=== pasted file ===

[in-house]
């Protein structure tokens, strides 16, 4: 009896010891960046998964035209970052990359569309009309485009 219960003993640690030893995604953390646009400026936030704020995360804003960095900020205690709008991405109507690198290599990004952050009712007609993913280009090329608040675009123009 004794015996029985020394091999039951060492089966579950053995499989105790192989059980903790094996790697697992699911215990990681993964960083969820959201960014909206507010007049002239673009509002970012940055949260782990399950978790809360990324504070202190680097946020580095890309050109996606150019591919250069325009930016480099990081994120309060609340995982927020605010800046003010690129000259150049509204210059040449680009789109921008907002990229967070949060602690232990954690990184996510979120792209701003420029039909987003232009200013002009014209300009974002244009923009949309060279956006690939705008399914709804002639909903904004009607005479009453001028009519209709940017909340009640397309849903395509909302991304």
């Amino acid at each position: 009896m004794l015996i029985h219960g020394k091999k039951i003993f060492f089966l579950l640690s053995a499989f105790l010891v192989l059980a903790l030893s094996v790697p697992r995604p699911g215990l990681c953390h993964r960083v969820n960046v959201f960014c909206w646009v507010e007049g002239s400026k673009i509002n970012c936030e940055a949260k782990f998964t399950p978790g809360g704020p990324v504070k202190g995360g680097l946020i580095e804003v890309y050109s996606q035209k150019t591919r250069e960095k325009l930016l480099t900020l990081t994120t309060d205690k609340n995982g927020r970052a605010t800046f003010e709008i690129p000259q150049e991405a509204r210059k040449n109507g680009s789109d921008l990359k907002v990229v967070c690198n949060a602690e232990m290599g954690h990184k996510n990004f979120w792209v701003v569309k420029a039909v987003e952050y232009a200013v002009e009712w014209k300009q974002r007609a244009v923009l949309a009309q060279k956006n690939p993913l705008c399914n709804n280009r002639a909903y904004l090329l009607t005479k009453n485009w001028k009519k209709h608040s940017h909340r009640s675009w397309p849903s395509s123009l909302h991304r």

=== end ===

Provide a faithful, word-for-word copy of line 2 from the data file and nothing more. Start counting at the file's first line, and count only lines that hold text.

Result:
């Protein structure tokens, strides 16, 4: 009896010891960046998964035209970052990359569309009309485009 219960003993640690030893995604953390646009400026936030704020995360804003960095900020205690709008991405109507690198290599990004952050009712007609993913280009090329608040675009123009 004794015996029985020394091999039951060492089966579950053995499989105790192989059980903790094996790697697992699911215990990681993964960083969820959201960014909206507010007049002239673009509002970012940055949260782990399950978790809360990324504070202190680097946020580095890309050109996606150019591919250069325009930016480099990081994120309060609340995982927020605010800046003010690129000259150049509204210059040449680009789109921008907002990229967070949060602690232990954690990184996510979120792209701003420029039909987003232009200013002009014209300009974002244009923009949309060279956006690939705008399914709804002639909903904004009607005479009453001028009519209709940017909340009640397309849903395509909302991304």